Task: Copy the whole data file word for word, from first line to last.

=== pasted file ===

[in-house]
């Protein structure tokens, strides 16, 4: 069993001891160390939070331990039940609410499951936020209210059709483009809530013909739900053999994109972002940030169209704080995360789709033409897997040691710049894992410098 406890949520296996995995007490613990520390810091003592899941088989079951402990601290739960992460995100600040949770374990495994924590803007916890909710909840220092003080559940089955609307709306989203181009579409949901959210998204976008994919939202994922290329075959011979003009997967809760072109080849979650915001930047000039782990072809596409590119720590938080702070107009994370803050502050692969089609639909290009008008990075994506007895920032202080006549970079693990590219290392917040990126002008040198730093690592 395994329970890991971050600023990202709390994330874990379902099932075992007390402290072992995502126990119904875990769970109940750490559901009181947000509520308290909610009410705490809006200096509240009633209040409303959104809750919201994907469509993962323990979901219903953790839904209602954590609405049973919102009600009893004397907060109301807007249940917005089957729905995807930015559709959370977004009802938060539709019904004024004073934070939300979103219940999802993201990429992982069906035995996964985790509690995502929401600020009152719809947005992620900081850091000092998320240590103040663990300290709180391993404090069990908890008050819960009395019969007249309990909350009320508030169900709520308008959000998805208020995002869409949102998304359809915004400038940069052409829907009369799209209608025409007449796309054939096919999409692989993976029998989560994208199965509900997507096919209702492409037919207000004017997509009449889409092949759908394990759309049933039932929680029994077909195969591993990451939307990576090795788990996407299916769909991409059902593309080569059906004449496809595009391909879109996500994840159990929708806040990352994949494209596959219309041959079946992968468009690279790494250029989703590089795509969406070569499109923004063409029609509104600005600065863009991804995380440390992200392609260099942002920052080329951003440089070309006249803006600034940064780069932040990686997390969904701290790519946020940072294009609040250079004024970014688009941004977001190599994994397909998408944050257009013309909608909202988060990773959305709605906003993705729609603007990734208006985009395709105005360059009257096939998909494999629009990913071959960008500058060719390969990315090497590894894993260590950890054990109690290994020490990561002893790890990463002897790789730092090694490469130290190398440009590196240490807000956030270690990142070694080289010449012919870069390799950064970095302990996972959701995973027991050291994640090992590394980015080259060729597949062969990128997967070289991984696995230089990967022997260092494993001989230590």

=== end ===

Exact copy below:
[in-house]
């Protein structure tokens, strides 16, 4: 069993001891160390939070331990039940609410499951936020209210059709483009809530013909739900053999994109972002940030169209704080995360789709033409897997040691710049894992410098 406890949520296996995995007490613990520390810091003592899941088989079951402990601290739960992460995100600040949770374990495994924590803007916890909710909840220092003080559940089955609307709306989203181009579409949901959210998204976008994919939202994922290329075959011979003009997967809760072109080849979650915001930047000039782990072809596409590119720590938080702070107009994370803050502050692969089609639909290009008008990075994506007895920032202080006549970079693990590219290392917040990126002008040198730093690592 395994329970890991971050600023990202709390994330874990379902099932075992007390402290072992995502126990119904875990769970109940750490559901009181947000509520308290909610009410705490809006200096509240009633209040409303959104809750919201994907469509993962323990979901219903953790839904209602954590609405049973919102009600009893004397907060109301807007249940917005089957729905995807930015559709959370977004009802938060539709019904004024004073934070939300979103219940999802993201990429992982069906035995996964985790509690995502929401600020009152719809947005992620900081850091000092998320240590103040663990300290709180391993404090069990908890008050819960009395019969007249309990909350009320508030169900709520308008959000998805208020995002869409949102998304359809915004400038940069052409829907009369799209209608025409007449796309054939096919999409692989993976029998989560994208199965509900997507096919209702492409037919207000004017997509009449889409092949759908394990759309049933039932929680029994077909195969591993990451939307990576090795788990996407299916769909991409059902593309080569059906004449496809595009391909879109996500994840159990929708806040990352994949494209596959219309041959079946992968468009690279790494250029989703590089795509969406070569499109923004063409029609509104600005600065863009991804995380440390992200392609260099942002920052080329951003440089070309006249803006600034940064780069932040990686997390969904701290790519946020940072294009609040250079004024970014688009941004977001190599994994397909998408944050257009013309909608909202988060990773959305709605906003993705729609603007990734208006985009395709105005360059009257096939998909494999629009990913071959960008500058060719390969990315090497590894894993260590950890054990109690290994020490990561002893790890990463002897790789730092090694490469130290190398440009590196240490807000956030270690990142070694080289010449012919870069390799950064970095302990996972959701995973027991050291994640090992590394980015080259060729597949062969990128997967070289991984696995230089990967022997260092494993001989230590």